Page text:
CWI partners with Horizm in bid to monetize social media popularity

By Sports Desk August 23, 2021

Cricket West Indies (CWI) has forged a new partnership with digital inventory management specialists, Horizm to value and unlock revenues from CWI’s website and social media channels.

Founded in 2019, the Horizm is revolutionizing the way rights holders operate in the new digital era and fully support them across their digital commercial lifecycles. The company provides a new, real-time solution to digital inventory management, leveraging artificial intelligence to help sports and entertainment better track, value and monetize their digital media.

Cricket West Indies boasts one of the fastest growing online and social media audiences in sport with the www.windiescricket.com website, over 4 million followers on Facebook, Instagram and Twitter and over 2.5m subscribers on YouTube.

This growth is a result of the West Indies teams being one of the most successful, innovative and loved teams in world sport. Innovating the way that cricket has been played in every format of the game, the West Indies have one of the most impressive records in Test cricket, are the first-ever two-time winners of the ICC ODI World Cup, and are current two-time back to back ICC T20 World Champions.

Cricket West Indies will benefit from access to Horizm’s AI-powered, digital asset management platform, providing a real-time valuation of CWI’s social media, website and mobile activity and helping to understand how additional value in CWI’s content can be unlocked to generate new revenues.

 “The West Indies website and social channels have seen incredible growth in the last three years as fans across the Caribbean and around the world follow one of the most loved and followed teams in sports,” said Dominic Warne, CWI’s Commercial Director.

“As we have increased the quality and quantity of West Indies content, it has become a major source of value for our sponsors and potential new sponsors to reach and connect with West Indies and cricket fans. This new agreement with Horizm will help us better understand the value of our digital assets, create new commercial content opportunities and unlock untapped revenue potential.”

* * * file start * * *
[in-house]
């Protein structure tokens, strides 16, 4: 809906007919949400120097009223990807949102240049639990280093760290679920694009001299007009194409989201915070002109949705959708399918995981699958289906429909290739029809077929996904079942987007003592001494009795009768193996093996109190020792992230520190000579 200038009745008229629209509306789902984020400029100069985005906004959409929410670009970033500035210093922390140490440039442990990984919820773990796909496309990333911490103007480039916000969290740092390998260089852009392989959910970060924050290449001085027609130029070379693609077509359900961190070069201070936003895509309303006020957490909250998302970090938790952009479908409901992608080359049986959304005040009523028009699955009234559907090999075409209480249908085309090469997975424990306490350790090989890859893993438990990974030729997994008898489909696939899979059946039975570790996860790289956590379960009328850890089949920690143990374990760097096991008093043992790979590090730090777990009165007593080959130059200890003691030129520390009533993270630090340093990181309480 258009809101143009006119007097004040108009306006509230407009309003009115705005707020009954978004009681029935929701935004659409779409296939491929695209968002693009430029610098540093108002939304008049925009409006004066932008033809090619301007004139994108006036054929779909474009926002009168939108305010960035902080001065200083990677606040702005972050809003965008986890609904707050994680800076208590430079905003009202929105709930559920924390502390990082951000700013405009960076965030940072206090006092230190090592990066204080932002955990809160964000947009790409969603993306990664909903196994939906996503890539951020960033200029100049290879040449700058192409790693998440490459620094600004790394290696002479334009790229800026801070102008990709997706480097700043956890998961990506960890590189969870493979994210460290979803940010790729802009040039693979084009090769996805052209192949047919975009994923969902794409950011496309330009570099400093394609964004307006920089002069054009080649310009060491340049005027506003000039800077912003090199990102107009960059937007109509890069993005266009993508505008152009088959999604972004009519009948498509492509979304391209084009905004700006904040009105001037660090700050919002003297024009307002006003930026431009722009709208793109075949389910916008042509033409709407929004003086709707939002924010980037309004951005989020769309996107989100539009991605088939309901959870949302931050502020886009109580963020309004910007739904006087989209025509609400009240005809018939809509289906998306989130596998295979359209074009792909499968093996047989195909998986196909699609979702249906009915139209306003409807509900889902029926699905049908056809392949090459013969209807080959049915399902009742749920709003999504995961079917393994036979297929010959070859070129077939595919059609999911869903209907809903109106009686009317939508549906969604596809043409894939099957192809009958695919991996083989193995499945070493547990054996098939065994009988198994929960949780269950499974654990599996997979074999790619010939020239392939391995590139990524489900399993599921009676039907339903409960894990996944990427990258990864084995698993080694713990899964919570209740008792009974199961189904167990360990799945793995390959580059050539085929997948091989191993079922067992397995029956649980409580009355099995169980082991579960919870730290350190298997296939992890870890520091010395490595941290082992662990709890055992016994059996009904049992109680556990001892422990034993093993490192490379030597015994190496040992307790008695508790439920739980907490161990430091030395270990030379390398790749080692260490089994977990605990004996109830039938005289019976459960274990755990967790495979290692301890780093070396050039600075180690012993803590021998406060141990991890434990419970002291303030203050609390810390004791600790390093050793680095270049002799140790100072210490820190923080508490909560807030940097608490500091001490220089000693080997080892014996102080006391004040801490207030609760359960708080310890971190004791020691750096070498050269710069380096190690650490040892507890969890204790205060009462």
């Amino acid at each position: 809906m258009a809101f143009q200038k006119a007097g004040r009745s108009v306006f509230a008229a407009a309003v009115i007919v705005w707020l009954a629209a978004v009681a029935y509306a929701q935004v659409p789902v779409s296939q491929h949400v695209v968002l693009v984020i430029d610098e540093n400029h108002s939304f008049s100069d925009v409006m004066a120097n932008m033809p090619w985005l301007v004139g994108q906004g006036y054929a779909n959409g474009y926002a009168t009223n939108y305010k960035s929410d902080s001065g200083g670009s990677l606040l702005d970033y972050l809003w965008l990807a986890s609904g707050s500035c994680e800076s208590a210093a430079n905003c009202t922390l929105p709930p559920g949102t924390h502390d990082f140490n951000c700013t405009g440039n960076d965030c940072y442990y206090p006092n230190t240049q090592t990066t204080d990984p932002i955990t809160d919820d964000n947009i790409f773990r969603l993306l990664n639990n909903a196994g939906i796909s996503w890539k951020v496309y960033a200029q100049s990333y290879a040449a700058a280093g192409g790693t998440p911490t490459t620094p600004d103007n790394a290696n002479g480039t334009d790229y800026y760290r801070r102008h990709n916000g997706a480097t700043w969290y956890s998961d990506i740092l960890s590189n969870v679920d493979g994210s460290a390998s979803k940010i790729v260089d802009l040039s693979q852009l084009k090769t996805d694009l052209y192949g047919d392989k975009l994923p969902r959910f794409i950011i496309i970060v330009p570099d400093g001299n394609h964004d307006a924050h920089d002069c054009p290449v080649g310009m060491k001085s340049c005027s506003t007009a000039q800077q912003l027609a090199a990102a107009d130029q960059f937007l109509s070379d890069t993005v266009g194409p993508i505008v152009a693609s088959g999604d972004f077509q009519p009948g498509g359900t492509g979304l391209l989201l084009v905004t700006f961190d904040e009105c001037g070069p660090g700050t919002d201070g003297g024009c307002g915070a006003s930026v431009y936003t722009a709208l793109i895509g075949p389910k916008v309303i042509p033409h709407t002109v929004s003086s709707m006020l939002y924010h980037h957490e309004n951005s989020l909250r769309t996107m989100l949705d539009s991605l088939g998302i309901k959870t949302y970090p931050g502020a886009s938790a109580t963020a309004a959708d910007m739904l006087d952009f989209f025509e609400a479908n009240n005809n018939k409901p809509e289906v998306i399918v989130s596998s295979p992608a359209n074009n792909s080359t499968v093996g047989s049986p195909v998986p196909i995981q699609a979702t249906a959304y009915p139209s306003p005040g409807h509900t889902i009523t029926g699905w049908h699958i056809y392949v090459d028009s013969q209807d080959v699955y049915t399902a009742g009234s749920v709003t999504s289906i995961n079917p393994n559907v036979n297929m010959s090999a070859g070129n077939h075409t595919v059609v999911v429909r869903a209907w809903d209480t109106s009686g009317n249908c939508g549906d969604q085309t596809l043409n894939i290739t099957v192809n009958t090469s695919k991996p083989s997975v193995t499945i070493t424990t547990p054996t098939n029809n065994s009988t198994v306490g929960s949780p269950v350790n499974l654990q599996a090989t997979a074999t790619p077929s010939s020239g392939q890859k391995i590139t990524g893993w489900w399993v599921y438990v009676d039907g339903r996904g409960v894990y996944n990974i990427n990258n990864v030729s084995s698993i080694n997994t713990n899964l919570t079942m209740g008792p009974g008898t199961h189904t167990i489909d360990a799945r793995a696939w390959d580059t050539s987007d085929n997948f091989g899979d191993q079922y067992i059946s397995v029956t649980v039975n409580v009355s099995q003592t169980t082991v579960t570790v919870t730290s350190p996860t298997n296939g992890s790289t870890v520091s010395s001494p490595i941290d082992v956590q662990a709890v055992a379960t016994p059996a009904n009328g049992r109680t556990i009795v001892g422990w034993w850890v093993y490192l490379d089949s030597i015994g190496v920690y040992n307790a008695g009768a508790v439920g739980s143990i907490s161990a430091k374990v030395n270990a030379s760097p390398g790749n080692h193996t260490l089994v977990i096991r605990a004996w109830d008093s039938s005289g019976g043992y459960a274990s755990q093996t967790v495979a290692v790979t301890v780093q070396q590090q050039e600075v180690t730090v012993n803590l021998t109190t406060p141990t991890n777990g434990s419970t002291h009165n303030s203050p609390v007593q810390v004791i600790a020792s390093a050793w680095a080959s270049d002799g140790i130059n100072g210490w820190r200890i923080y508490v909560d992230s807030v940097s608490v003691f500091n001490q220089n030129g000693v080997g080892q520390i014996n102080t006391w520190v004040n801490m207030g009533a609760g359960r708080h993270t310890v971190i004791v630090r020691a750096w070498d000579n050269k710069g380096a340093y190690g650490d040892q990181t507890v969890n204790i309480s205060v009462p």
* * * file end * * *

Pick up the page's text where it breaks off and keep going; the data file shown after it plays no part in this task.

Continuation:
CWI will join a number of other high profile cricket organizations working with Horizm, including New Zealand Cricket, IPL side Delhi Capitals, the Caribbean Premier League, Yorkshire County Cricket Club and Middlesex Cricket.

“We are honoured to be working with Cricket West Indies with such a storied past and an exciting future,” said Head of Commerical at Horizm Sam Grimley.

“The skill and flair with which their teams play the game have won them many fans around the world and together we can help them capitalise on the digital potential of their fan base.

Horizm’s award-winning digital asset services are now used by more than 50 rights holders across eight different sports, most notably in football where they work with 30 clients including Chelsea, Real Madrid, Inter Milan and the Portuguese Football Federation.

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    A report by Katharine Newton KC published last December found reference to players’ ethnic, racial and religious origins was “entirely normalised and tolerated behaviour” within the dressing-room culture between the mid-1990s until around 2013, under the misguided belief that it was acceptable ‘banter’.

    Newton was commissioned to carry out the report in 2021 after allegations of discrimination were made by former Essex players Jahid Ahmed, Maurice Chambers and Zoheb Sharif.

    The club revealed on Wednesday that sanctions have now been issued, but have not confirmed who has been sanctioned, how many individuals are involved and what the nature of those sanctions are.

    Mohindru told the PA news agency: “I am not going to give a number because it’s about jigsaw identification.